In fairness, allow me to change the perspective for a moment. What if executives at a major defense contractor or a major airline decided to lock out their employees simply because the owners did not like the outcome of an election? Can you imagine that?

In an effort that seems to justify the splashy headline, the editorial went on to state as facts that President Hugo Chavez "began threatening extra-judicial retaliation against those involved," and that "Mr. Chavez had 'sentenced' strikers from the bully pulpit."

What The Times fails to note is that Venezuela has a constitution that separates the powers of the executive branch from those of the judicial branch. While the president has asked that the court do its duty, Mr. Chavez does not have the power to order an arrest, nor has he threatened "extra-judicial" retaliation against anyone. In following the Venezuelan Constitution, both the Venezuelan courts and Mr. Chavez have adhered to the law.

The editorial closed with perhaps its most unfortunate and inaccurate accusations, implying that Mr. Chavez knew about, supported or somehow was involved in recent bombings at the Spanish and Colombian embassies in Caracas. In a country of 25 million people trying to deal with the loss of economic opportunities, food and hope caused by whoever orchestrated the lockout of hundreds of thousands of workers - and the concomitant reduction of the country's tax revenue base by more than 30 percent - there no doubt are many frustrated people. Yet, Mr. Chavez had nothing to do with the violence and publicly condemned the cowardly acts in a statement earlier in the week.

Further, is it not fair to raise the question so eloquently asked in French - cherchez la femme - when looking at the so-called evidence left behind? Who left such evidence? What is to be gained by the government's doing such a thing, then leaving a finger pointing at itself?

We remind The Times of the historic agreement signed with leaders of the opposition calling for the end of violence and hostilities. The president and the government are committed to bringing all Venezuelans together, not driving them further apart. We welcome both internal and external comments, but we simply ask other governments to leave to us the internal administration of our laws without interference, which is all the president was saying when he asked that Spain, Colombia and the United States cease involving themselves in our internal affairs.

Mr. Chavez and the people of Venezuela should and will continue to work toward peaceful, democratic solutions to the social and economic problems facing our country; The Times should expand its narrow focus and adjust its perspective to more accurately convey the real story in Venezuela. Certainly, fairness requires no less.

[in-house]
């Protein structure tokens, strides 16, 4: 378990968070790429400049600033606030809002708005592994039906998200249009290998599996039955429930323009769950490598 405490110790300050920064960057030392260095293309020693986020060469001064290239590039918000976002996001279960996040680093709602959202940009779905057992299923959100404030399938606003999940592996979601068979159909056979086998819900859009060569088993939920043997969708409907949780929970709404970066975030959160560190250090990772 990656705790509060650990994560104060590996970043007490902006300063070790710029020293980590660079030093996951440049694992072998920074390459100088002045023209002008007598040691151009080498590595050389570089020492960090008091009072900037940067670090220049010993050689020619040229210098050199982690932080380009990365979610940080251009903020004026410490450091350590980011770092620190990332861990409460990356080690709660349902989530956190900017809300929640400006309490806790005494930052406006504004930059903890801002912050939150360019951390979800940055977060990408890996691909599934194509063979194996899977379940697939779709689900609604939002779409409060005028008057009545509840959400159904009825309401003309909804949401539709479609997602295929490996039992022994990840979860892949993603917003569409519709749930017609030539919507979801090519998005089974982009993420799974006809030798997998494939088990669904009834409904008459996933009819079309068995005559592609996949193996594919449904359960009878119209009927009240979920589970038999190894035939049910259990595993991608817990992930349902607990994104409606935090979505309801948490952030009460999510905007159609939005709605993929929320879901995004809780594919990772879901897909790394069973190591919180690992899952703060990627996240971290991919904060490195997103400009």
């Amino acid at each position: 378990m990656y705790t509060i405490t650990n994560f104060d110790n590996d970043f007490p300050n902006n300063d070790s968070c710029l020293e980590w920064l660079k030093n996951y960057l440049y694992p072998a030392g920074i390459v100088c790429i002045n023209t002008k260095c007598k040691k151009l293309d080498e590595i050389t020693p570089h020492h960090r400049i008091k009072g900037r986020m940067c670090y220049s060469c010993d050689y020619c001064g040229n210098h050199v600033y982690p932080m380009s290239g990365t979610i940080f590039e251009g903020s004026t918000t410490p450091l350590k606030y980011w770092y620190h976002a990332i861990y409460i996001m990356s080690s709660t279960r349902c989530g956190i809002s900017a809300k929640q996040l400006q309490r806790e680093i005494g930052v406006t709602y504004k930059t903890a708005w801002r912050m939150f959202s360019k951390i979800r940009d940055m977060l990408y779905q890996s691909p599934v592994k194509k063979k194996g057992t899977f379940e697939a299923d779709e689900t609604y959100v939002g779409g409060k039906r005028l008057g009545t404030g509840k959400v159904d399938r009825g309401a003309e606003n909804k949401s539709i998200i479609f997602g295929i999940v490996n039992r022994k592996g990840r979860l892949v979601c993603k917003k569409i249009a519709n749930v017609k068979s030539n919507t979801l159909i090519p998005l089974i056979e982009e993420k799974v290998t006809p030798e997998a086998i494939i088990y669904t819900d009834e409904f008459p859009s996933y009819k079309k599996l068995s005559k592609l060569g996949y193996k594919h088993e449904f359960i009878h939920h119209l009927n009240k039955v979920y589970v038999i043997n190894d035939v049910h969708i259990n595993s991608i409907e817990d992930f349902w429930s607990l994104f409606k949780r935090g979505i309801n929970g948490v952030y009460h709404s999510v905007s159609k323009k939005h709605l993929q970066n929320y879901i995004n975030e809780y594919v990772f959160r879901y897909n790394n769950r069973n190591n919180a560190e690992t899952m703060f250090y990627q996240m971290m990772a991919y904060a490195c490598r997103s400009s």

In conclusion, we have been open with The Times. We shared with your reporters the two public documents issued this week: the first from the attorney general regarding the arrests and the second from the foreign ministry concerning our official regrets and our country's intent to find the perpetrators of the bombings. In keeping with that spirit of openness, I wish to invite your editorial writers to be our guests to visit Venezuela to see the reality there firsthand.


BERNARDO ALVAREZ

Venezuelan ambassador to the United States

Washington

Snowball ethics

I am writing in response to Saturday's "Nobles and Knaves" editorial, which dubs Joseph Best the knave of the week for shooting at someone who assaulted his daughter with a snowball. The piece states, "A father who is hit by a snowball usually takes that as an excuse to join the fun."

Not that I want to excuse Mr. Best's particular type of reaction, but since when is it OK to throw an inanimate object, whether it is a snowball, water balloon or lamp, at another person whom the thrower does not know? It's a good idea first to get the explicit permission of a stranger before pelting him, or get to know the stranger well enough so you know it would be OK before throwing something at him.

But stranger or not, I don't know why it should be a universally accepted principle that it's permissible to throw a snowball at someone. I do not consider that to be "fun." I consider it to be an assault. If you threw a snowball at my father, you were in for a fistfight. I don't want anybody, let alone a stranger, throwing snowballs at me, either.


SETH ALLEN

Alexandria